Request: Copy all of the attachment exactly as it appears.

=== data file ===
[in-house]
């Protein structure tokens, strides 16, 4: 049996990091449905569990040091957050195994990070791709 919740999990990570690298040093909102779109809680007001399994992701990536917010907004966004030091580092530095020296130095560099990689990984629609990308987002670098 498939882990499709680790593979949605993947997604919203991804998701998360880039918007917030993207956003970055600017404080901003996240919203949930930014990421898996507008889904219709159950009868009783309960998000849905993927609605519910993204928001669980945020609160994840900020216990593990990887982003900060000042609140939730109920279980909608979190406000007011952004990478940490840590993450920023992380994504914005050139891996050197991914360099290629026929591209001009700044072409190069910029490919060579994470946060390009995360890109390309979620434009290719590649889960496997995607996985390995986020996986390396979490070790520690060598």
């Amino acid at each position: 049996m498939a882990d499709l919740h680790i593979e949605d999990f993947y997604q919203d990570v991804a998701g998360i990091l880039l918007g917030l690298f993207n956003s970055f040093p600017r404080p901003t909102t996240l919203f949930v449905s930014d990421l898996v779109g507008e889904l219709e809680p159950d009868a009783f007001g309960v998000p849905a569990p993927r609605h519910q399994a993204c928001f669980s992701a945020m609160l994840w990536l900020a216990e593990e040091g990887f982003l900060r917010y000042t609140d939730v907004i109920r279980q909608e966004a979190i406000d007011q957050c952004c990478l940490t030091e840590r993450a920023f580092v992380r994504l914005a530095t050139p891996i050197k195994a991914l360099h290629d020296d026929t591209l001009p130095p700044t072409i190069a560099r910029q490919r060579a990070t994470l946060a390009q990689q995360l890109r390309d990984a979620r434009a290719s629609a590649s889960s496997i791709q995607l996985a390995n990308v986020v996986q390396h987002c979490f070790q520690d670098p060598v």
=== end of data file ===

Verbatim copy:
[in-house]
């Protein structure tokens, strides 16, 4: 049996990091449905569990040091957050195994990070791709 919740999990990570690298040093909102779109809680007001399994992701990536917010907004966004030091580092530095020296130095560099990689990984629609990308987002670098 498939882990499709680790593979949605993947997604919203991804998701998360880039918007917030993207956003970055600017404080901003996240919203949930930014990421898996507008889904219709159950009868009783309960998000849905993927609605519910993204928001669980945020609160994840900020216990593990990887982003900060000042609140939730109920279980909608979190406000007011952004990478940490840590993450920023992380994504914005050139891996050197991914360099290629026929591209001009700044072409190069910029490919060579994470946060390009995360890109390309979620434009290719590649889960496997995607996985390995986020996986390396979490070790520690060598």
């Amino acid at each position: 049996m498939a882990d499709l919740h680790i593979e949605d999990f993947y997604q919203d990570v991804a998701g998360i990091l880039l918007g917030l690298f993207n956003s970055f040093p600017r404080p901003t909102t996240l919203f949930v449905s930014d990421l898996v779109g507008e889904l219709e809680p159950d009868a009783f007001g309960v998000p849905a569990p993927r609605h519910q399994a993204c928001f669980s992701a945020m609160l994840w990536l900020a216990e593990e040091g990887f982003l900060r917010y000042t609140d939730v907004i109920r279980q909608e966004a979190i406000d007011q957050c952004c990478l940490t030091e840590r993450a920023f580092v992380r994504l914005a530095t050139p891996i050197k195994a991914l360099h290629d020296d026929t591209l001009p130095p700044t072409i190069a560099r910029q490919r060579a990070t994470l946060a390009q990689q995360l890109r390309d990984a979620r434009a290719s629609a590649s889960s496997i791709q995607l996985a390995n990308v986020v996986q390396h987002c979490f070790q520690d670098p060598v």